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Though the U.S. Justice Department has used data analytics to comb through prescription and billing information to detect healthcare fraud for several years, its recent data-driven approach to tackling the opioid crisis may be its most successful yet.
According to The Wall Street Journal, the Justice Department expanded the analytics program earlier this year, after an investigation of medical data resulted in prison sentences for a Houston clinic owner and physician who were distributing disproportionately high amounts of opioid painkillers.
Soon after the investigation spread to the Appalachian region, dozens of physicians, nurses, pharmacists and more were indicted for their alleged connections to 350,000 illegal prescriptions. The majority of the indictments reportedly stemmed from data analysis, which produces much more straightforward results in opioid investigations than in other potential cases of healthcare-related fraud.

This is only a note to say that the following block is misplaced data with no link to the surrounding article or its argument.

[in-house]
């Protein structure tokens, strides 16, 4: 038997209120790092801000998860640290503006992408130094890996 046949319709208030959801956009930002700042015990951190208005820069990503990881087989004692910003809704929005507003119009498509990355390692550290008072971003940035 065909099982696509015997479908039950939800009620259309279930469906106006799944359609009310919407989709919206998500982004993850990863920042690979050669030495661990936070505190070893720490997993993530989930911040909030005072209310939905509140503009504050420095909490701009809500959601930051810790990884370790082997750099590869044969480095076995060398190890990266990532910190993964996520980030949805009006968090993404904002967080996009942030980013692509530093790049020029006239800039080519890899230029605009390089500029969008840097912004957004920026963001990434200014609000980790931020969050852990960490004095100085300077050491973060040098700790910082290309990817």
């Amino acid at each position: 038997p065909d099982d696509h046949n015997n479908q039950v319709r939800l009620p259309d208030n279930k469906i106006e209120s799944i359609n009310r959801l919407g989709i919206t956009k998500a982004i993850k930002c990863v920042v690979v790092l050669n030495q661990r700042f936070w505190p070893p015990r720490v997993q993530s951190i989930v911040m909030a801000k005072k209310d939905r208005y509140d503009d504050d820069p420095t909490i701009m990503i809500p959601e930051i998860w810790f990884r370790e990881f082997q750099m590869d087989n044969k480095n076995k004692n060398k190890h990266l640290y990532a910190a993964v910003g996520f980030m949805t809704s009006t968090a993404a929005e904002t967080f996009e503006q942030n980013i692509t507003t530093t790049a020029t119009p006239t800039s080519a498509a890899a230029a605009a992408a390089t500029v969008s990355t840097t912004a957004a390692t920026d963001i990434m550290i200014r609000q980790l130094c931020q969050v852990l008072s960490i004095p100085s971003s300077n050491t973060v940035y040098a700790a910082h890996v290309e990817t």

“Absent from many of these cases is that fine line often seen in healthcare fraud cases that can become tricky, in figuring out whether something was medically reasonable or necessary … Here it is often straight-up cash for prescriptions, no different than the exchange of money for drugs that takes place on the street everyday,” Sandra Moser, a former official in the Justice Department’s fraud division, told the Journal.
The opioid-targeting program is conducted by a team of healthcare fraud prosecutors, led by a data scientist, according to the Journal. They analyze data from Medicare, Medicaid, the CDC and state pharmacy databases, among other sources, to facilitate undercover stings, search warrants and potential informants.
Read the full report here.
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